Educators Convicted In Atlanta Public School Cheating Scandal
On Wednesday, 11 educators accused for racketeering in the Atlanta public school cheating scandal were convicted, among which is a pregnant woman who will be out on bound until the sentencing.
The charges against the defendants carry up to 20 years of imprisonment. Among the accused include Atlanta public school teachers, testing coordinators and administrators.
Fulton County District Attorney Paul L. Howard Jr. said, “Our entire effort in this case was simply to get our community to stop and take a look at our educational system.
“I think because of the decision of this jury today that people will stop. I think people will stop, and they will make an assessment of our educational system,” he added, according to the New York Times.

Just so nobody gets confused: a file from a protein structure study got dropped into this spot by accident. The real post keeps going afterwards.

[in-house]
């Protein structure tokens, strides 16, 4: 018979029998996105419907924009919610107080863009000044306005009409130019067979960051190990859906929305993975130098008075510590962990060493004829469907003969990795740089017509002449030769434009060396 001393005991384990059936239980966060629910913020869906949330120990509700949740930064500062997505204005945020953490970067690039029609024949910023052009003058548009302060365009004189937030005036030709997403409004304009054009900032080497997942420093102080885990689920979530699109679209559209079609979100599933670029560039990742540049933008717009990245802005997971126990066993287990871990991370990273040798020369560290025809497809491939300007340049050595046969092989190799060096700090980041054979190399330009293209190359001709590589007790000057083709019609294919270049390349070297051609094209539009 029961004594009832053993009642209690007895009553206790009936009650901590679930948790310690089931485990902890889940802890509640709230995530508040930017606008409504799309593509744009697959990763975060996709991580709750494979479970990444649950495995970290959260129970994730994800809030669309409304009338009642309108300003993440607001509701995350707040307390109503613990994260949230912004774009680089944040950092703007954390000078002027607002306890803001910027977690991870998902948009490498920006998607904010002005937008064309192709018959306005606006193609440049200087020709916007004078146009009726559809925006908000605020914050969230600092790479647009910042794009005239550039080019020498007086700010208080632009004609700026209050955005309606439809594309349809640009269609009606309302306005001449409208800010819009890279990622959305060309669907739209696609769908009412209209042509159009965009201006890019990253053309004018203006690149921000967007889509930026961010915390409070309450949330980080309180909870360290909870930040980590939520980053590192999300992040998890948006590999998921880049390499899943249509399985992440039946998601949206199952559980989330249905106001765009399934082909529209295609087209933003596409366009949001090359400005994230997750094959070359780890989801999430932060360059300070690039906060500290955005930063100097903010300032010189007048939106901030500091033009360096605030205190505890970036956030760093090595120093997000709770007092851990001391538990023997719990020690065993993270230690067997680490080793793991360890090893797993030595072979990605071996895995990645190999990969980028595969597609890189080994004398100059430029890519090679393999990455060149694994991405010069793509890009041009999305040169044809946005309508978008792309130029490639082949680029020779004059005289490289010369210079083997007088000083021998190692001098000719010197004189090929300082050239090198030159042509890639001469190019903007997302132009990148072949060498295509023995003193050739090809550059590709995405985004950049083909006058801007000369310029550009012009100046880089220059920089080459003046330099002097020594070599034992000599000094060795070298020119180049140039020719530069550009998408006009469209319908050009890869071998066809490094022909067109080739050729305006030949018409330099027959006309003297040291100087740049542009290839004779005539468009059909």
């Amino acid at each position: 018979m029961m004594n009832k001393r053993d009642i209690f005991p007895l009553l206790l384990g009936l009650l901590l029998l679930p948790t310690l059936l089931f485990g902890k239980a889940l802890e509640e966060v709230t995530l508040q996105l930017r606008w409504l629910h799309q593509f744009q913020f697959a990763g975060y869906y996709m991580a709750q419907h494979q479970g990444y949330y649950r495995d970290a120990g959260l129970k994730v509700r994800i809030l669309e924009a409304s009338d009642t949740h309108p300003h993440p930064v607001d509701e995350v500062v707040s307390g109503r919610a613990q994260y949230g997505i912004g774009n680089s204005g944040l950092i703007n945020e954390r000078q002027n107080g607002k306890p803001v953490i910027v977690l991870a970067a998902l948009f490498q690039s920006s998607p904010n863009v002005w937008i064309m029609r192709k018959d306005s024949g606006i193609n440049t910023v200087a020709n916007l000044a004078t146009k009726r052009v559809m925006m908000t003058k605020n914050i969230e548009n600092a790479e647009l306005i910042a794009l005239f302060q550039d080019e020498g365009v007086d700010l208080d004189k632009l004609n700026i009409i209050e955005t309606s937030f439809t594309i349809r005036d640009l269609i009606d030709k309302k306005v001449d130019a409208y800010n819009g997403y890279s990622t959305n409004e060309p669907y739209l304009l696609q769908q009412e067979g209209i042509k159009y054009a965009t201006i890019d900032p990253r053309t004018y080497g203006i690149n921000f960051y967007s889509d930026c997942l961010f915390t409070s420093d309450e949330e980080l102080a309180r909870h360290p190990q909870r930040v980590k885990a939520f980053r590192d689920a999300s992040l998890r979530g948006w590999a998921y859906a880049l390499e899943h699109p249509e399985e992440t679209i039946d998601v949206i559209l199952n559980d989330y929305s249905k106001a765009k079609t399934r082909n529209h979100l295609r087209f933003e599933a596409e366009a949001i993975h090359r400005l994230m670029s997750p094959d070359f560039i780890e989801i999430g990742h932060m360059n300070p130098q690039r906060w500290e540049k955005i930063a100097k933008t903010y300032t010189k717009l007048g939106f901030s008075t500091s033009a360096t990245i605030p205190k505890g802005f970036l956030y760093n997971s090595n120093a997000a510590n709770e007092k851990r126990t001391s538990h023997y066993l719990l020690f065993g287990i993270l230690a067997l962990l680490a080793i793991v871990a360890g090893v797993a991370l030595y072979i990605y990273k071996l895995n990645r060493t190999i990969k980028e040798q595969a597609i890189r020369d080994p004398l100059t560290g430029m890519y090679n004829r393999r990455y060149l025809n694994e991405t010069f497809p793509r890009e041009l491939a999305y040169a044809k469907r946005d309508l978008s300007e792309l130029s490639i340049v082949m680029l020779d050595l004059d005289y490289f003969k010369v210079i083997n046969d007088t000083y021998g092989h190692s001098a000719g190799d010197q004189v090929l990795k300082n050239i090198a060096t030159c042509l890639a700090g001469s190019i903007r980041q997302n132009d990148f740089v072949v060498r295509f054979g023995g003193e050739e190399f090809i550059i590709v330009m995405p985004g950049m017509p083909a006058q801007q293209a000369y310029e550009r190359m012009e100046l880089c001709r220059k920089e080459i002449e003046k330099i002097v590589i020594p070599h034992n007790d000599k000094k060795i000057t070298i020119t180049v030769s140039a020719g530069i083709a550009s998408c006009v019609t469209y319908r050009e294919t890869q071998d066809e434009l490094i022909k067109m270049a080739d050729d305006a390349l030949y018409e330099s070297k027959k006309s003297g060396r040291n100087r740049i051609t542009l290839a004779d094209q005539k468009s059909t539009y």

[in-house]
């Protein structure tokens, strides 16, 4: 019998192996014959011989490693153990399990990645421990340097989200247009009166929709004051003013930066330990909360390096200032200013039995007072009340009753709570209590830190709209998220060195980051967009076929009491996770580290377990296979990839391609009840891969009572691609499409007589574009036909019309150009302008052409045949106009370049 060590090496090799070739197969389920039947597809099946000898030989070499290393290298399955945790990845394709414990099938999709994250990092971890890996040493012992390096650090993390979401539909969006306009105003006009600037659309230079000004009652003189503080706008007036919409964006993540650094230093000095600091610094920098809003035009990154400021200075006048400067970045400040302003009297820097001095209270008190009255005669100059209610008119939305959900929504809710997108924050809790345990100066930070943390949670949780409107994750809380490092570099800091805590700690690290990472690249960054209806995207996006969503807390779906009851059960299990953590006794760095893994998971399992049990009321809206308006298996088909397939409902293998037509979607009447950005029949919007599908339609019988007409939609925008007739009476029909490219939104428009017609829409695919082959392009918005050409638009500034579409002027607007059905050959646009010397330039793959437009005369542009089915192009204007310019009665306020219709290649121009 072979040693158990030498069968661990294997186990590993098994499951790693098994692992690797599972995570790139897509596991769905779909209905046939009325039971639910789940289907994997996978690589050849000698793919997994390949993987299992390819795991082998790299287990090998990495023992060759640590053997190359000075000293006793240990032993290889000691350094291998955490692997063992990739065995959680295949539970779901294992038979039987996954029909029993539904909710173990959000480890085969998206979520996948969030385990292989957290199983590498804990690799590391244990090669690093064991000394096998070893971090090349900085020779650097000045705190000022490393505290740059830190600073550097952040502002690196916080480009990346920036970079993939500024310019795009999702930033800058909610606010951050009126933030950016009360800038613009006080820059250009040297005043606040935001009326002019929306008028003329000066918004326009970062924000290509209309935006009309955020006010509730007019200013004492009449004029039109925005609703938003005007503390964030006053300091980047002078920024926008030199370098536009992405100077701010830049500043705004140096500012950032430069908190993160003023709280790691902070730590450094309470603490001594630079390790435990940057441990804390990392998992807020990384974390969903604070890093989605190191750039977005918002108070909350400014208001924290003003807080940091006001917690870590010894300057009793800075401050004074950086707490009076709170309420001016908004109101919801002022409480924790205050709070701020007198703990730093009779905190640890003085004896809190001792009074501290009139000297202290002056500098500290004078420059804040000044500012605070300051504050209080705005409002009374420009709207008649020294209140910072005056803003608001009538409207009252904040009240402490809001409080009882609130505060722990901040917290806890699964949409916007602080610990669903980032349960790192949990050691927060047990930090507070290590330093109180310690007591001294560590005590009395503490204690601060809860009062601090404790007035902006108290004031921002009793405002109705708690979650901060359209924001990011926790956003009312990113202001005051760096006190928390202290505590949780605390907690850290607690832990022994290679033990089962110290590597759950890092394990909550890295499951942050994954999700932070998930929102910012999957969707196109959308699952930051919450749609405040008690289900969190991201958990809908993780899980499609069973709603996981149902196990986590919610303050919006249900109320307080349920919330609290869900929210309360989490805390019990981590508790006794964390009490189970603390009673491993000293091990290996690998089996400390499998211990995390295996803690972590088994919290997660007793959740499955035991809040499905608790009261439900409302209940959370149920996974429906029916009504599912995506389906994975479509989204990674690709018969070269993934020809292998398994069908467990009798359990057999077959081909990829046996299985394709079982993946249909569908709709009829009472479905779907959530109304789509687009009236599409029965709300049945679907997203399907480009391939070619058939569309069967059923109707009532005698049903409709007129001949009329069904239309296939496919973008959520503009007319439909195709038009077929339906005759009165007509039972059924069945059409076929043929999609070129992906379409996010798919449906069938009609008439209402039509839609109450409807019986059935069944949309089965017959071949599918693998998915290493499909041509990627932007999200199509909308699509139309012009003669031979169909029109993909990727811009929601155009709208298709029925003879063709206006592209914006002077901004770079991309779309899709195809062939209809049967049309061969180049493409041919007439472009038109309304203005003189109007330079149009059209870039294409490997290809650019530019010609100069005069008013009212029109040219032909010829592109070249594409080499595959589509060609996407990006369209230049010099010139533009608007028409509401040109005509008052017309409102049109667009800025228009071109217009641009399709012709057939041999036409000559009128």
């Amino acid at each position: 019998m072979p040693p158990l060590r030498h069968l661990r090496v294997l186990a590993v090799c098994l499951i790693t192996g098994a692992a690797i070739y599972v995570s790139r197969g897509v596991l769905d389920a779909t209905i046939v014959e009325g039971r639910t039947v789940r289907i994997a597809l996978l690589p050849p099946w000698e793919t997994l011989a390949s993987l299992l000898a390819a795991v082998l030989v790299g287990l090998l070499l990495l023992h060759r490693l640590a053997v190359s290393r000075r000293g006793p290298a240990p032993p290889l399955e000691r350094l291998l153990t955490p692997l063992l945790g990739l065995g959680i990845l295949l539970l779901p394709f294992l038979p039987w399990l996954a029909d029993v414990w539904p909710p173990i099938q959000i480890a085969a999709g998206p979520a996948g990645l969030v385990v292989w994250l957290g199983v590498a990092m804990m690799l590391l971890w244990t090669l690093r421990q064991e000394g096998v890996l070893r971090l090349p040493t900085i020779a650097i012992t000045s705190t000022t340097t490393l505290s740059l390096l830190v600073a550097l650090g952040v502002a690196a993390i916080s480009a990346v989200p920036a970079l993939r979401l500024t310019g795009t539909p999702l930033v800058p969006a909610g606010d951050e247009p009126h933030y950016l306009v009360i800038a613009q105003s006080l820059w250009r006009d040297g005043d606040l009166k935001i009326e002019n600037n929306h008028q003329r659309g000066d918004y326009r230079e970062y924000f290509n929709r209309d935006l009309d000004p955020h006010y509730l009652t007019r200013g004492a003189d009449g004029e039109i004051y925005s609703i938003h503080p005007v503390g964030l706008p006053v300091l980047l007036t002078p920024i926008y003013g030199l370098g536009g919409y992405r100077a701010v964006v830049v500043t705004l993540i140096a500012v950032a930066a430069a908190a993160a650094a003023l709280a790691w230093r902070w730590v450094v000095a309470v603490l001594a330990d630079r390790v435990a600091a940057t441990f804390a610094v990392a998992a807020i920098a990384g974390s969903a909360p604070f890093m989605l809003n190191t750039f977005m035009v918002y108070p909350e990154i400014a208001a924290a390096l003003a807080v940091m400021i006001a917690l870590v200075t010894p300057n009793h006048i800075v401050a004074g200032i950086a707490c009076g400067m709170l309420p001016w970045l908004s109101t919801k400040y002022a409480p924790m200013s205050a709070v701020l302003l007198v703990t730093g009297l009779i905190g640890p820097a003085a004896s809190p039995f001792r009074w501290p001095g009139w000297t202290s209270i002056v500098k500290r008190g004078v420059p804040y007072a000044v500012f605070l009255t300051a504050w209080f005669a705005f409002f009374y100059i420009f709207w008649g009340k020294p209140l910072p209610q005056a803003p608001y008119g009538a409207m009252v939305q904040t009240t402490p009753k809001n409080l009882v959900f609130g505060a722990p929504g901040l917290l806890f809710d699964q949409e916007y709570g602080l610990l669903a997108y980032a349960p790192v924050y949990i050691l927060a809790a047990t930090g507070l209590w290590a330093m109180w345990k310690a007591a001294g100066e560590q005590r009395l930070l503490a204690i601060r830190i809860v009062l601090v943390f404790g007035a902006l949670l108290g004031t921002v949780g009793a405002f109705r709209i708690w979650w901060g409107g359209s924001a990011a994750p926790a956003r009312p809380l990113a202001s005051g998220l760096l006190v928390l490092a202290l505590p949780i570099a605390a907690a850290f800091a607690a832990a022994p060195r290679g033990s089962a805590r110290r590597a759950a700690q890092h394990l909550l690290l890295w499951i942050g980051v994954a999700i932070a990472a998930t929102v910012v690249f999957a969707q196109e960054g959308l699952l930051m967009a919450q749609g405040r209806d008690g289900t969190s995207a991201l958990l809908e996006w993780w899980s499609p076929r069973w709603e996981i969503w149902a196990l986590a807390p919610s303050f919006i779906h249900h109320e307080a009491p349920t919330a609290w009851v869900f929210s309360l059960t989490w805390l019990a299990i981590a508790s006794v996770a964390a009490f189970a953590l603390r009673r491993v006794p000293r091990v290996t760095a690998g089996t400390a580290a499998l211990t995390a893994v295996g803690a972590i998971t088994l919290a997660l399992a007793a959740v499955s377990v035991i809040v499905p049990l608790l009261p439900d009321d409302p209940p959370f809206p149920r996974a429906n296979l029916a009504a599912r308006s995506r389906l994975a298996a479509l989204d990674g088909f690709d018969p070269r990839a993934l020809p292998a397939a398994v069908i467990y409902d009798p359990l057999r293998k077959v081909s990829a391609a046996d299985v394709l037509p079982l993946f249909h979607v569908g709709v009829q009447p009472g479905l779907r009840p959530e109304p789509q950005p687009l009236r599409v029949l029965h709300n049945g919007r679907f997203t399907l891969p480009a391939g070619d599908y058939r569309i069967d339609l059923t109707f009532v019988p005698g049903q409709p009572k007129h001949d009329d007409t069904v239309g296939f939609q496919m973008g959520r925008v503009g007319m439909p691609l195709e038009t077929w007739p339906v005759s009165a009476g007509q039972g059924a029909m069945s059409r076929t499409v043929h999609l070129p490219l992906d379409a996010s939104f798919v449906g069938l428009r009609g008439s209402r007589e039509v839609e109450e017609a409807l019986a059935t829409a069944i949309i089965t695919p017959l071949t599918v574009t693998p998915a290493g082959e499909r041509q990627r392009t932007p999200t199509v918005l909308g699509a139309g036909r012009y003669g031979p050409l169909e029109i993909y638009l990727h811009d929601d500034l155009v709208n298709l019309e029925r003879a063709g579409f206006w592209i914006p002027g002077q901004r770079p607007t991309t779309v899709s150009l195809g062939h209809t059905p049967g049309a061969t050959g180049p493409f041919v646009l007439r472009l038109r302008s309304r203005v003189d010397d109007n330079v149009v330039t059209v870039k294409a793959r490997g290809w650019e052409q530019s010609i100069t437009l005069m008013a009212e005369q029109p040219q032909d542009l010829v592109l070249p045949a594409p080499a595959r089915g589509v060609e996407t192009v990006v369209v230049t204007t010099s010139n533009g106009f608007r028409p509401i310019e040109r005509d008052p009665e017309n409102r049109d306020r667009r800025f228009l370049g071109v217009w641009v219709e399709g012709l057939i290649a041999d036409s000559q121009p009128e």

In 2013, the accused were indicted after being subjected to years of questioning regarding the questionable rise among scores of students on the Criterion-Referenced Competency Test.
A subsequent investigation ordered by Gov. Sonny Perdue revealed that 44 schools were responsible for cheating, and that there was “organized and systematic misconduct” in the district. Almost 180 members of school staff were charged with wrongfully increasing test scores.
The strategy helped employees earn more bonuses and bettered the reputation of Beverly Hall in charge of the school district since 1999.
Dr. Hall emphasized that she was blameless. “I can’t accept that there’s a culture of cheating,” she said in an interview.
“What these 178 are accused of is horrific, but we have over 3,000 teachers.”
According to BBC, she was awarded Superintendent of the Year in 2009 by the American Association of School Administrators.
However, she and 34 other district educators were indicted by a Fulton County grand jury for their involvement in racketeering and cheating. While 21 of these took plea deals, two of the accused had passed away before the trial dates.
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